The one thing that you should never tolerate is a line of questioning that truly does resemble peer pressure. When a person keeps asking if you can “just have one” or “just drink wine instead of booze,” you have every right to feel as if they are being insensitive. Again, you don’t necessarily need to be rude about it—although it’s tempting when someone else is being rude themselves. Simply make your position on the matter clear. If they can’t accept that you don’t want to talk about it, remove yourself from the conversation.
Peer Pressure in Its Purest Form
MacBride actually doesn’t talk about the most nefarious form of peer pressure. In her article, this section is replaced with a section about people who might ask questions because they or someone they know is struggling with their own substance abuse problems. But trust us—there are people out there who will definitely pressure you to use. And the worst part is that you won’t always know them when you see them.
Take, for example, this story from one of our employees. A few years before he got sober, a good friend of his entered AA. He enjoyed this person’s company, but not as much as he enjoyed drinking. As such, he hated feeling that he couldn’t drink around her. So he tried his own peer pressure. He repeated all the clichés—“AA is a cult,” “you’d have more fun if you drank,” “you just need to cut back a little.” When none of it worked, he stopped talking to her for years. It wasn’t until he entered treatment and got sober himself that he looked back on the experience in horror. He realized how wrong he had been. Not only does he have his friend back, but he now goes to her for advice on his sobriety.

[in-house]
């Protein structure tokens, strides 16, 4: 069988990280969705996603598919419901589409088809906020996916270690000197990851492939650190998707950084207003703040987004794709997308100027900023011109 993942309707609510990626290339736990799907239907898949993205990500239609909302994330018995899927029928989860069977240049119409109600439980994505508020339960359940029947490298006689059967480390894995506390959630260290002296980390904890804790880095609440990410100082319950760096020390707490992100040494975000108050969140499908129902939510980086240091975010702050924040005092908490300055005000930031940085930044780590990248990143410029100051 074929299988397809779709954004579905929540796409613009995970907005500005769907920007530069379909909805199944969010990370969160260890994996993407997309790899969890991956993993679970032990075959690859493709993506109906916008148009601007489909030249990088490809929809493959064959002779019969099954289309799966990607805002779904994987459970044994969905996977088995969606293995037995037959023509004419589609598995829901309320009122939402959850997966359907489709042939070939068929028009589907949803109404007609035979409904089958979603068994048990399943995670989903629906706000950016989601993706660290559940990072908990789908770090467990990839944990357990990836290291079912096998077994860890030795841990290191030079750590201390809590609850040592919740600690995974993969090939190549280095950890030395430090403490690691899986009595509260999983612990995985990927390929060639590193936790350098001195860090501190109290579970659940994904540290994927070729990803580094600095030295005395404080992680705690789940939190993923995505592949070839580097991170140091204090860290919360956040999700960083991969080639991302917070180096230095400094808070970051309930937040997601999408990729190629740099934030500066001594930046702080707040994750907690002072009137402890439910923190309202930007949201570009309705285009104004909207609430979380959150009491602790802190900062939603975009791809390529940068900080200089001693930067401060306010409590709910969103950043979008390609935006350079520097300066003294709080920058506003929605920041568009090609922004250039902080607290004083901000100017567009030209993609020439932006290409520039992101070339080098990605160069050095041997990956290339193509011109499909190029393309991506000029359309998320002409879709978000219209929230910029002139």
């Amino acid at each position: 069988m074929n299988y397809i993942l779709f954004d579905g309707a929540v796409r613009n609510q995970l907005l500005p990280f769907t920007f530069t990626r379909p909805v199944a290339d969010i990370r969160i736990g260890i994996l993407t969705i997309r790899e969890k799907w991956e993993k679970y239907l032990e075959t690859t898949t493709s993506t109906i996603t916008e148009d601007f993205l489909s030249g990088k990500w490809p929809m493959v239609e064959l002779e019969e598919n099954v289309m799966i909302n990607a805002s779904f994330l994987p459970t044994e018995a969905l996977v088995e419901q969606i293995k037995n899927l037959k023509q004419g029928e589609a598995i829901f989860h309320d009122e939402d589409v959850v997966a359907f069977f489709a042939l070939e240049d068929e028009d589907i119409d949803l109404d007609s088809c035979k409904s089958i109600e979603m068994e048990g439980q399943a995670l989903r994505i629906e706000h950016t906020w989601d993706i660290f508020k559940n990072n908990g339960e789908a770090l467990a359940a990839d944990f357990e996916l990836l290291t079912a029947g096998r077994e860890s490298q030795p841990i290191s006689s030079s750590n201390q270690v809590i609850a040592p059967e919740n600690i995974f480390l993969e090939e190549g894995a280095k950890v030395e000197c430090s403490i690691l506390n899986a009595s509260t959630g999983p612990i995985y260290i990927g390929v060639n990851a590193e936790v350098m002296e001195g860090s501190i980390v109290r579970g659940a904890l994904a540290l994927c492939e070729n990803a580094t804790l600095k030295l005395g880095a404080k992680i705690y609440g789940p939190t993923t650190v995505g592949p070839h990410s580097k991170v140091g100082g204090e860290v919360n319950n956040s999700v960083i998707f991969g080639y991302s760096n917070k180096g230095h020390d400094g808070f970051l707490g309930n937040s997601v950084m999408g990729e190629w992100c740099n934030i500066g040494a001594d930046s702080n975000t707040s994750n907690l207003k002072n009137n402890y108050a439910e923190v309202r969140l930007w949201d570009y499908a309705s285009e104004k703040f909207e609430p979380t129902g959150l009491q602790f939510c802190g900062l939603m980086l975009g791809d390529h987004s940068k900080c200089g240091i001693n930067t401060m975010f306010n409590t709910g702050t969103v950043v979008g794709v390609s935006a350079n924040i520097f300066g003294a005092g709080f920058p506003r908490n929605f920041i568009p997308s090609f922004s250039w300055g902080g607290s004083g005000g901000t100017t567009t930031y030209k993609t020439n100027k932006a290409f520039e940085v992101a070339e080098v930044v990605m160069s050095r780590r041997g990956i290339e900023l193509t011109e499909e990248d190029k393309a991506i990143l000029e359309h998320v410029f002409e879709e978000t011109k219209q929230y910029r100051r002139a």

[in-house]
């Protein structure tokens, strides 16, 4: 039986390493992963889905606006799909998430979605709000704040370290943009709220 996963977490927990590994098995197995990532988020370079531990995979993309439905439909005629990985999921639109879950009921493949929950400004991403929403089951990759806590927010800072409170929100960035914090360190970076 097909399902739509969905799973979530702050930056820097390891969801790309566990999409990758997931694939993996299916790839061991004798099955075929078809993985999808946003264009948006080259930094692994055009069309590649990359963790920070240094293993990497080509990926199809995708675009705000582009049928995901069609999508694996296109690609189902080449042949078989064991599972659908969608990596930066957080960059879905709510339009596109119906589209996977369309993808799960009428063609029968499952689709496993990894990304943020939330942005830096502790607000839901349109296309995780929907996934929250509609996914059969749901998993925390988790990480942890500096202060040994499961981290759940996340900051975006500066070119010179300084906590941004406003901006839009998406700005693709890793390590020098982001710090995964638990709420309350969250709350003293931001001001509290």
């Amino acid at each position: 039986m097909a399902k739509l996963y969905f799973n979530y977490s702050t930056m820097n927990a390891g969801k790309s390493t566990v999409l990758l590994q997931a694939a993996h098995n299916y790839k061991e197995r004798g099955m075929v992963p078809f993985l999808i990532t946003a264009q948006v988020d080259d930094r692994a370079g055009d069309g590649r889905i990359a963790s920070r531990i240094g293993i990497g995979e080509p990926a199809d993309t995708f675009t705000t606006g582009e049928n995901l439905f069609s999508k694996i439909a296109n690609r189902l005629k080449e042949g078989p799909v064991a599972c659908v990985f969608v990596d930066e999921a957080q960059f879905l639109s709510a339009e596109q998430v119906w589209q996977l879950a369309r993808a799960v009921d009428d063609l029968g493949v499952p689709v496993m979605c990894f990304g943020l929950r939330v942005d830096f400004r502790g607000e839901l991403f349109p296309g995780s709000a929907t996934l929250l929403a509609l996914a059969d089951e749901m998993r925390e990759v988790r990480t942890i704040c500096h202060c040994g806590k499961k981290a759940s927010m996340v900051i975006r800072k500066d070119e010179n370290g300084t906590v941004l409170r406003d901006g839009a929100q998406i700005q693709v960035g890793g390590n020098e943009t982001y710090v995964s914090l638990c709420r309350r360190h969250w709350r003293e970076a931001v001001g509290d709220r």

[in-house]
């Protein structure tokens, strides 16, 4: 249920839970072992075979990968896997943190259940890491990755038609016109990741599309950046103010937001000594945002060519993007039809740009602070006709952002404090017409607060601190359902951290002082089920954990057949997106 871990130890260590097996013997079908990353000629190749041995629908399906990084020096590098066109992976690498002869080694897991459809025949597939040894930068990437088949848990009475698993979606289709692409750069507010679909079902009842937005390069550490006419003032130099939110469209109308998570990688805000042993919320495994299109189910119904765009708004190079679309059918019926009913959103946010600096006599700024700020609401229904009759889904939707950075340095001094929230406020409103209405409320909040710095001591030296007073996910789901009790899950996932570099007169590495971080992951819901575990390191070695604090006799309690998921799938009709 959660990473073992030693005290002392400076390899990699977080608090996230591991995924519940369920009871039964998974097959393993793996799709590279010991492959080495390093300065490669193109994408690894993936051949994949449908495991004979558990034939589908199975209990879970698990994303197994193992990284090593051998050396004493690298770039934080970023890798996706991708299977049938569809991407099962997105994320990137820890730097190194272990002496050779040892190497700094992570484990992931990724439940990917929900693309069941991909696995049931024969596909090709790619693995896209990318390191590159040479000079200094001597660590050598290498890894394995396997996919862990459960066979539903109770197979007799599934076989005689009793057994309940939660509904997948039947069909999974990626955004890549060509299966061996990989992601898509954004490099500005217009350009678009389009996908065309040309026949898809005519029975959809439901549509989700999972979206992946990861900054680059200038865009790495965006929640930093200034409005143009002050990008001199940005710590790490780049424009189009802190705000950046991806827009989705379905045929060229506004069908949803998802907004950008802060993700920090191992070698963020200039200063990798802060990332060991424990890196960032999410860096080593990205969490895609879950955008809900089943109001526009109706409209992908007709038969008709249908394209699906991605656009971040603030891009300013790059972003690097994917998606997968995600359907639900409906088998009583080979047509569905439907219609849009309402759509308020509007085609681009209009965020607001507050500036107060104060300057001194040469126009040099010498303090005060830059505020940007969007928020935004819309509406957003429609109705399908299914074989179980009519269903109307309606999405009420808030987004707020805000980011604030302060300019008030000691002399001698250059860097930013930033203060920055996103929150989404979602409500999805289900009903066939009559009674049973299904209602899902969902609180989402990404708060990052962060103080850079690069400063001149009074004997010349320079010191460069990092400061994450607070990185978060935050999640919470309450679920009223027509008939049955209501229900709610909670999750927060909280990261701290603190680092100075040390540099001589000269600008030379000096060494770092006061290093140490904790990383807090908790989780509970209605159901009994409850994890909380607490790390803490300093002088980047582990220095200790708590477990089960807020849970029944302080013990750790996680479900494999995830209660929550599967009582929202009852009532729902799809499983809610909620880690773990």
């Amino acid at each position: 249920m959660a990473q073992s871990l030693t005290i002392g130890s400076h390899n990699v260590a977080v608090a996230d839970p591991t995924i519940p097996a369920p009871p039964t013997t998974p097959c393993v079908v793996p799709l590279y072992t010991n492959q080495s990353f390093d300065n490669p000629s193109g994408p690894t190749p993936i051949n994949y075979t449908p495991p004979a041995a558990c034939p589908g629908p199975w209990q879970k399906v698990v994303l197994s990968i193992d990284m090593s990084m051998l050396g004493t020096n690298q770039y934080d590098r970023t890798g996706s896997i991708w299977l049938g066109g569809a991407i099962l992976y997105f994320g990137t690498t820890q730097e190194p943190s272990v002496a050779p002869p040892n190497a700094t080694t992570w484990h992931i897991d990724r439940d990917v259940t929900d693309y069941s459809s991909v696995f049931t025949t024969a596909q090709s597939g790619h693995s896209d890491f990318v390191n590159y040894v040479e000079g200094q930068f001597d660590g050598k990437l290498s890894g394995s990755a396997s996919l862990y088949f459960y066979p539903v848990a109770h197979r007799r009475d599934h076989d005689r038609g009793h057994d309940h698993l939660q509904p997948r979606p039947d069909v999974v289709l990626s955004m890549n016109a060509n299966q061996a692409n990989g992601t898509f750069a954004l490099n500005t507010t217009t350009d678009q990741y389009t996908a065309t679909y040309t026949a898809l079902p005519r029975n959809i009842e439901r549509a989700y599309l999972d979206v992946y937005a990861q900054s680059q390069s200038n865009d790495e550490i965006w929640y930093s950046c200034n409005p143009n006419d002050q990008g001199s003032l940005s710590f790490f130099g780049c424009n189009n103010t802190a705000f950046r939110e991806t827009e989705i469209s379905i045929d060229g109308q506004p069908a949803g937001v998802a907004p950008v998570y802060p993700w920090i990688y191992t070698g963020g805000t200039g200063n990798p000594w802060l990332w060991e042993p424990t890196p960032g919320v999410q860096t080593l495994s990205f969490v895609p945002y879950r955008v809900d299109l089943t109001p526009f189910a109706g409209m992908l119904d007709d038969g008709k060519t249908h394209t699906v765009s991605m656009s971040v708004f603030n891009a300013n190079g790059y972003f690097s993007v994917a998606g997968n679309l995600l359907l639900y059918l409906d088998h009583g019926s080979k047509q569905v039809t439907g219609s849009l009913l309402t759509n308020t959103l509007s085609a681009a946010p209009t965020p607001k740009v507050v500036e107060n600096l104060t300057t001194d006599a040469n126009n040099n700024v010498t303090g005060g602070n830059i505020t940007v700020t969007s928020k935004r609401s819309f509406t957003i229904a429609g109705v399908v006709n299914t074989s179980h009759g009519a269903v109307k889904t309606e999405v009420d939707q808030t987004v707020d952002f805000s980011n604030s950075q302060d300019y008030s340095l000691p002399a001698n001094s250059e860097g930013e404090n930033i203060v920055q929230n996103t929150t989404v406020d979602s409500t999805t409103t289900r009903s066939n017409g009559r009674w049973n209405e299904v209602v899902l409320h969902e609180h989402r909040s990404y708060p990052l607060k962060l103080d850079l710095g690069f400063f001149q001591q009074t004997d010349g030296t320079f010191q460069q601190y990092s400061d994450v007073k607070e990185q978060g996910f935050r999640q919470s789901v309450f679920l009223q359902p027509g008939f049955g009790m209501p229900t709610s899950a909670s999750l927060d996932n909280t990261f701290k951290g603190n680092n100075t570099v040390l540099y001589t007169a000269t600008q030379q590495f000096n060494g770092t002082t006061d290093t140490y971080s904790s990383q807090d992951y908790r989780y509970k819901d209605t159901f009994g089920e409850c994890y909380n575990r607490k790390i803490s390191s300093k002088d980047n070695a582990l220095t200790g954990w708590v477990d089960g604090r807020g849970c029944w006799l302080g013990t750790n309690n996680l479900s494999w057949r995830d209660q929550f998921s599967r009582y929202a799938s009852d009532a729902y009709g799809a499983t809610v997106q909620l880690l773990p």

His friend provides us with a model of the best way to respond to peer pressure. She never became angry, but she also never gave in. It’s also worth noting that she didn’t try to force sobriety on him. He clearly wasn’t ready for it, and his reaction would not have been pretty. But when he learned to see the error of his ways, she readily accepted his friendship. Those who face our sobriety with peer pressure aren’t necessarily bad people. They may be selfish in wanting us to do the same things they’re doing, but that doesn’t make them evil. Sometimes we just need to give ourselves some distance. Because it may be scary to lose a friend, but they might come back to us if they realize they share our issues. And if they don’t—well, a friend who doesn’t care about our health is hardly a real friend at all.
Those who go through our treatment programs receive a bit of extra help with this. We help our patients learn to form a relapse prevention plan. Through therapy, we teach them to recognize their triggers. You can’t prevent peer pressure from occurring, but you can do your best to ensure it won’t get the better of you. If drugs and alcohol are ruining your life, Amethyst Recovery will teach you to keep them from interrupting your recovery. Peer pressure is a real threat to those who suffer from alcoholism and addiction. Don’t let it be your undoing.